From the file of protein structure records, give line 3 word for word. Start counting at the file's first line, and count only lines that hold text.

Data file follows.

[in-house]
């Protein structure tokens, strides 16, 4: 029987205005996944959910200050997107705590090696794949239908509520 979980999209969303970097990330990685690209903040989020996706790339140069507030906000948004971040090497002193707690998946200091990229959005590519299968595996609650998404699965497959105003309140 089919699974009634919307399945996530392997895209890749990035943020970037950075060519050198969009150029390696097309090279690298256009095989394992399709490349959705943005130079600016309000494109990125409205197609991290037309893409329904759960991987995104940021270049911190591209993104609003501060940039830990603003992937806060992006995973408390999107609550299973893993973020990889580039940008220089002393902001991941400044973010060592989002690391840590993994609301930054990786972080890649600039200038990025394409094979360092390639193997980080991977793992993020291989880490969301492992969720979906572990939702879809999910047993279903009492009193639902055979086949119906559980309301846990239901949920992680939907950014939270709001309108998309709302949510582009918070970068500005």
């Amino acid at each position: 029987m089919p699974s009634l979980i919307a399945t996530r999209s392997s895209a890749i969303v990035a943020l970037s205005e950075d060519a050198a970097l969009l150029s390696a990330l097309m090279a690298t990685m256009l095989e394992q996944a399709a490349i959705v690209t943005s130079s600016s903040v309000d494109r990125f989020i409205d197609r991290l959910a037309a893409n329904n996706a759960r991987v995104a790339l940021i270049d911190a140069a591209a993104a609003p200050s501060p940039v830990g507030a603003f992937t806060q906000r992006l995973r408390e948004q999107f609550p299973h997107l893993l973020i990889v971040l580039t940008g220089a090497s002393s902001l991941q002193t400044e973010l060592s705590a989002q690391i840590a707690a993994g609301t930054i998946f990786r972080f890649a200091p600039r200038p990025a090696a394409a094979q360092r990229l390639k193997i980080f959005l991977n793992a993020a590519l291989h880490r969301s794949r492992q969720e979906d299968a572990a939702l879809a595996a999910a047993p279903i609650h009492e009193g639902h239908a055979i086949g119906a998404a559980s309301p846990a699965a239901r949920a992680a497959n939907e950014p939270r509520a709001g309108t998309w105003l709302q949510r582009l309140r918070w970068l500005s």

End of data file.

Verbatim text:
């Amino acid at each position: 029987m089919p699974s009634l979980i919307a399945t996530r999209s392997s895209a890749i969303v990035a943020l970037s205005e950075d060519a050198a970097l969009l150029s390696a990330l097309m090279a690298t990685m256009l095989e394992q996944a399709a490349i959705v690209t943005s130079s600016s903040v309000d494109r990125f989020i409205d197609r991290l959910a037309a893409n329904n996706a759960r991987v995104a790339l940021i270049d911190a140069a591209a993104a609003p200050s501060p940039v830990g507030a603003f992937t806060q906000r992006l995973r408390e948004q999107f609550p299973h997107l893993l973020i990889v971040l580039t940008g220089a090497s002393s902001l991941q002193t400044e973010l060592s705590a989002q690391i840590a707690a993994g609301t930054i998946f990786r972080f890649a200091p600039r200038p990025a090696a394409a094979q360092r990229l390639k193997i980080f959005l991977n793992a993020a590519l291989h880490r969301s794949r492992q969720e979906d299968a572990a939702l879809a595996a999910a047993p279903i609650h009492e009193g639902h239908a055979i086949g119906a998404a559980s309301p846990a699965a239901r949920a992680a497959n939907e950014p939270r509520a709001g309108t998309w105003l709302q949510r582009l309140r918070w970068l500005s």